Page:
“Good Enough” Never Is
Do you ever look at something going on in your business and decide that, whatever it is, it’s “good enough?” As any successful manager will tell you, “good enough” never is. You have to set the bar higher, both for your big picture goals and for the details of your day-to-day operation. It’s often the fine brush strokes, after all, that distinguish a work of art from discount prints. The same principle holds true in business management.
Examples of details going unchecked abound. If you’re like most managers, you can find a shortcoming or two in your own operation. And that’s exactly what you should do – break out the figurative white gloves and closely critique your operation. Take these steps to address what you discover:
Write it down. Take note of everything that needs to be done, no matter how large or small. Don’t worry if the list runs on and on. Think of each item as an opportunity to improve your operation. As the old saying goes: “If you can get 1% better every day, where will you be in 100 days?”
Form a plan. Once you’ve finished the list, arrange the tasks in the order you want them completed. Determine deadlines for each item and spread them out evenly over several days, weeks, or months, depending on the magnitude of what needs to be done. Rome wasn’t built in a day. Successful business management takes perseverance.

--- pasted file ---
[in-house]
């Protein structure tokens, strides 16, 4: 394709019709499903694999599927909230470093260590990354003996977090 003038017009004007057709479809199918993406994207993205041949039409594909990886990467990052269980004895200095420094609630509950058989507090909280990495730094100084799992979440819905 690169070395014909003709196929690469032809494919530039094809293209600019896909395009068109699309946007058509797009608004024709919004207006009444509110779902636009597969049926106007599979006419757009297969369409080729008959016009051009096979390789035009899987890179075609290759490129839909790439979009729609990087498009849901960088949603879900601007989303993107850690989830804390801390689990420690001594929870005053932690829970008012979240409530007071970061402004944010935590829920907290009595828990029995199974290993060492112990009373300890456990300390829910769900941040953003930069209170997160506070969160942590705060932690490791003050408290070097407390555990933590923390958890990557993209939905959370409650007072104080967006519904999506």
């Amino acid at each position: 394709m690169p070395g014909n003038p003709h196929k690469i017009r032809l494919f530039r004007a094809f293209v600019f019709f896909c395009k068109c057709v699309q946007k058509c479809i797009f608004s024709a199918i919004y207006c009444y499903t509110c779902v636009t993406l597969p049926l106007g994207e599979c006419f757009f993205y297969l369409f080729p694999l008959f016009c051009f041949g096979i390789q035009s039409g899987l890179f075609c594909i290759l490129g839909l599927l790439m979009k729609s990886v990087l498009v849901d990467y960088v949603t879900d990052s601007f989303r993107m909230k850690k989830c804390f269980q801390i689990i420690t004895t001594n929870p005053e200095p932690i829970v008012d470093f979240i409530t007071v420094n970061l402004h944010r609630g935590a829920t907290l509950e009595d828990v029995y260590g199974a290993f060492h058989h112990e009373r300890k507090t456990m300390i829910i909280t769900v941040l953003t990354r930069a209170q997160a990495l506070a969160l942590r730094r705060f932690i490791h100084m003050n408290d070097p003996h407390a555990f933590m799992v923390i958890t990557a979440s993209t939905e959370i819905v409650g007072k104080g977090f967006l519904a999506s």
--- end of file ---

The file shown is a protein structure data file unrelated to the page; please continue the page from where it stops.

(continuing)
Get your team involved. Don’t lecture employees or send the impression that you’re not pleased with the work they’ve been doing. Be positive and upbeat. Emphasize the importance of managing the details, using concrete examples and anecdotes from your own experience. Give the people who need to be involved specific tasks. Follow up and, for ongoing tasks, set interim checkpoints that will help you monitor progress.
Reward jobs well done. Identify the resources you’ll need to meet those deadlines. As tasks are completed, compliment the appropriate employees in private and in public. What gets rewarded gets completed. Consider establishing an incentive that also reinforces productive behaviors.
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